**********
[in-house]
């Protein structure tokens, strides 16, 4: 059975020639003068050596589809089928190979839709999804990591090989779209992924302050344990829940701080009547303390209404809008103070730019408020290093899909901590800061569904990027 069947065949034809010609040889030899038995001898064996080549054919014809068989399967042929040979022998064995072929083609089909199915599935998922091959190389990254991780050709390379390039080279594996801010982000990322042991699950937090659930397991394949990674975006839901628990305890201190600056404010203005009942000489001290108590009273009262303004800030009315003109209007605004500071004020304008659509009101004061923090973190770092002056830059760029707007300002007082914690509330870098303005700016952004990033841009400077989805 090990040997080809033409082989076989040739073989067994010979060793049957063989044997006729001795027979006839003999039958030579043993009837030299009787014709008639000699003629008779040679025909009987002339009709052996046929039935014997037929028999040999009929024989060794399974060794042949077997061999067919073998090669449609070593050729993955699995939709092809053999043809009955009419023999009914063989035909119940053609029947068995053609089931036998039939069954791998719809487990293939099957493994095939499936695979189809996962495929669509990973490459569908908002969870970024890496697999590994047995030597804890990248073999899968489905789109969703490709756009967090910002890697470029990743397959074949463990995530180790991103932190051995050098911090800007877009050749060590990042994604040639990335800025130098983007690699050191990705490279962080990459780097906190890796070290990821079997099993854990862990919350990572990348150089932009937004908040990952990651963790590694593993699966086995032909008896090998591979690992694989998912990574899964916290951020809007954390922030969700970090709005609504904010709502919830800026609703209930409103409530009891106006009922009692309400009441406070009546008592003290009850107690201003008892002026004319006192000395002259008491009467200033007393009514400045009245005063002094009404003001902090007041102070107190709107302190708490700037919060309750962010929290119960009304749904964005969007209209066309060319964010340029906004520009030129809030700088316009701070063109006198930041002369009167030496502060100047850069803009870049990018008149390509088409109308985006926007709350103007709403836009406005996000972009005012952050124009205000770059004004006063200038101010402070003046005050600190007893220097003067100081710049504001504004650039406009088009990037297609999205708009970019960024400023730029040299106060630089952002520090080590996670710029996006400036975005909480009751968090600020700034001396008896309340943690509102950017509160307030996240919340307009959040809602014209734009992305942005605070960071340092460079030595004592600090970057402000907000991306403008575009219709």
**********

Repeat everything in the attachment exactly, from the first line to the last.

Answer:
[in-house]
């Protein structure tokens, strides 16, 4: 059975020639003068050596589809089928190979839709999804990591090989779209992924302050344990829940701080009547303390209404809008103070730019408020290093899909901590800061569904990027 069947065949034809010609040889030899038995001898064996080549054919014809068989399967042929040979022998064995072929083609089909199915599935998922091959190389990254991780050709390379390039080279594996801010982000990322042991699950937090659930397991394949990674975006839901628990305890201190600056404010203005009942000489001290108590009273009262303004800030009315003109209007605004500071004020304008659509009101004061923090973190770092002056830059760029707007300002007082914690509330870098303005700016952004990033841009400077989805 090990040997080809033409082989076989040739073989067994010979060793049957063989044997006729001795027979006839003999039958030579043993009837030299009787014709008639000699003629008779040679025909009987002339009709052996046929039935014997037929028999040999009929024989060794399974060794042949077997061999067919073998090669449609070593050729993955699995939709092809053999043809009955009419023999009914063989035909119940053609029947068995053609089931036998039939069954791998719809487990293939099957493994095939499936695979189809996962495929669509990973490459569908908002969870970024890496697999590994047995030597804890990248073999899968489905789109969703490709756009967090910002890697470029990743397959074949463990995530180790991103932190051995050098911090800007877009050749060590990042994604040639990335800025130098983007690699050191990705490279962080990459780097906190890796070290990821079997099993854990862990919350990572990348150089932009937004908040990952990651963790590694593993699966086995032909008896090998591979690992694989998912990574899964916290951020809007954390922030969700970090709005609504904010709502919830800026609703209930409103409530009891106006009922009692309400009441406070009546008592003290009850107690201003008892002026004319006192000395002259008491009467200033007393009514400045009245005063002094009404003001902090007041102070107190709107302190708490700037919060309750962010929290119960009304749904964005969007209209066309060319964010340029906004520009030129809030700088316009701070063109006198930041002369009167030496502060100047850069803009870049990018008149390509088409109308985006926007709350103007709403836009406005996000972009005012952050124009205000770059004004006063200038101010402070003046005050600190007893220097003067100081710049504001504004650039406009088009990037297609999205708009970019960024400023730029040299106060630089952002520090080590996670710029996006400036975005909480009751968090600020700034001396008896309340943690509102950017509160307030996240919340307009959040809602014209734009992305942005605070960071340092460079030595004592600090970057402000907000991306403008575009219709």